Characterising a molecule has normally meant isolating it in pure form and determining its constitution (the identity and proportion of the elements it contains) or perhaps its molecular structure (the order and manner in which the elements are connected to each other).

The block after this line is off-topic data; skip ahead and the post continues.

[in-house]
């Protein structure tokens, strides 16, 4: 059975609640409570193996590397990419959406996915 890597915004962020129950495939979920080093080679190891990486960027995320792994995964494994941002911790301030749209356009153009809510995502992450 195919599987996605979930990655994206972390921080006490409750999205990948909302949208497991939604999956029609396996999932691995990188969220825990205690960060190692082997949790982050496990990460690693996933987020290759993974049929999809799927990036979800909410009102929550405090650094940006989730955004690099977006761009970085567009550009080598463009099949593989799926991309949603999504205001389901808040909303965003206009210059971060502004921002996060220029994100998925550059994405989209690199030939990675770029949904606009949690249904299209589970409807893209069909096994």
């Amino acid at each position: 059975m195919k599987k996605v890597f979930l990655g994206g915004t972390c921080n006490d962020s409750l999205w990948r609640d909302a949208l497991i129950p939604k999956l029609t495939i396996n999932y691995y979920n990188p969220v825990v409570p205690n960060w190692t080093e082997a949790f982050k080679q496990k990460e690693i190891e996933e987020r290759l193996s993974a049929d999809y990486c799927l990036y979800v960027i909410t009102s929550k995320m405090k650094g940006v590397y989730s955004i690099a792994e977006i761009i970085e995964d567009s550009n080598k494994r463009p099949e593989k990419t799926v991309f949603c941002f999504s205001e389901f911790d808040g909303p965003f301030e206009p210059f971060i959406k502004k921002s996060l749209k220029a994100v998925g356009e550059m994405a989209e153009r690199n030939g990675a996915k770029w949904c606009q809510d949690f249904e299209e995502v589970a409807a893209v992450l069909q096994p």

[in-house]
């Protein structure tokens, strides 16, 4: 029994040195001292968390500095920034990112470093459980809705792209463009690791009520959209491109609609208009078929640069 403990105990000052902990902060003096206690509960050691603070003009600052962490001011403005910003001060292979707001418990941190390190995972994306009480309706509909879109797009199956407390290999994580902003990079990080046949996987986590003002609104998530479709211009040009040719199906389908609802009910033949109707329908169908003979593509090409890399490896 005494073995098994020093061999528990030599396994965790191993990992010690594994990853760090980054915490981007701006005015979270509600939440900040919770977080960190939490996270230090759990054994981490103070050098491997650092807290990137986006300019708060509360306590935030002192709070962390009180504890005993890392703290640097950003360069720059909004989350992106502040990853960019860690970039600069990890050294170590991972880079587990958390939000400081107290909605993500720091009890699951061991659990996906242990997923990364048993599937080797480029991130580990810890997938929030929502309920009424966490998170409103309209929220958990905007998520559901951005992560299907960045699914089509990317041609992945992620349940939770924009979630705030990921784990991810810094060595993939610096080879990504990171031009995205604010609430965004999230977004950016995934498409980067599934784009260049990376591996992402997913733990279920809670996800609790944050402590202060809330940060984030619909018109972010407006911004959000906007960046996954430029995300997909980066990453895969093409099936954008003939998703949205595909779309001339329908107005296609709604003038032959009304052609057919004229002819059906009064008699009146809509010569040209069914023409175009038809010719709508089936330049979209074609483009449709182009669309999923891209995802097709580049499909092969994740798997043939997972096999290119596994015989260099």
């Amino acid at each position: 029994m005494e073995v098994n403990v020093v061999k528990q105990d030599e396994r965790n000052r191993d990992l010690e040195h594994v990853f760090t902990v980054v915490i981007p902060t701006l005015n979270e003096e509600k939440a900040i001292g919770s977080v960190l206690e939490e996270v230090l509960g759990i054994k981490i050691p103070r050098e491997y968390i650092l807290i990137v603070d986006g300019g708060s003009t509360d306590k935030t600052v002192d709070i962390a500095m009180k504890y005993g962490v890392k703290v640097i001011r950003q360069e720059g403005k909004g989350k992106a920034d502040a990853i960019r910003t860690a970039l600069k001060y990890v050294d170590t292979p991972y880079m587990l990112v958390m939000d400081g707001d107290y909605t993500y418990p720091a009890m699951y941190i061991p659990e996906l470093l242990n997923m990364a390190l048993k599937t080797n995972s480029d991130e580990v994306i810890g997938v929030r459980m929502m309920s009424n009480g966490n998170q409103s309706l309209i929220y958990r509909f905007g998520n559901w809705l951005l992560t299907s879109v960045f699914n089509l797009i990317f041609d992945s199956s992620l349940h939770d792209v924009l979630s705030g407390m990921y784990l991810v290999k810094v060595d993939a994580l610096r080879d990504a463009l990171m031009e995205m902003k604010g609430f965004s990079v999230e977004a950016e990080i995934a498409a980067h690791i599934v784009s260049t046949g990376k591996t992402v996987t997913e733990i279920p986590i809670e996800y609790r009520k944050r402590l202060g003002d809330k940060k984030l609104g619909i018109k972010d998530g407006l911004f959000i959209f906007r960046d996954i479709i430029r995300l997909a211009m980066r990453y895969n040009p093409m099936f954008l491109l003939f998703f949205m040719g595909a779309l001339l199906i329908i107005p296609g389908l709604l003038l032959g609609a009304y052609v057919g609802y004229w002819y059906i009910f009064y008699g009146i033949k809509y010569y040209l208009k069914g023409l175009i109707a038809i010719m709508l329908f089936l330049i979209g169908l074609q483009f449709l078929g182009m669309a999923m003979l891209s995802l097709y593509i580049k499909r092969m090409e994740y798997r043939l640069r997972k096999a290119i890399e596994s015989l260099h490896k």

The new science of combinatorial chemistry strives to create molecular libraries containing hundreds or even thousands of new species, which are then subjected to mass screening programs to test for possible biological activity. The individual molecules in such libraries are rarely characterised according to the definition given above. They are in effect "just-in-time" molecules, that could be characterised if the need arose. It is quite possible therefore that very shortly, perhaps 20 million molecules might have been made by science, but not all will have been "characterised" in the sense that their properties are pure molecules are known.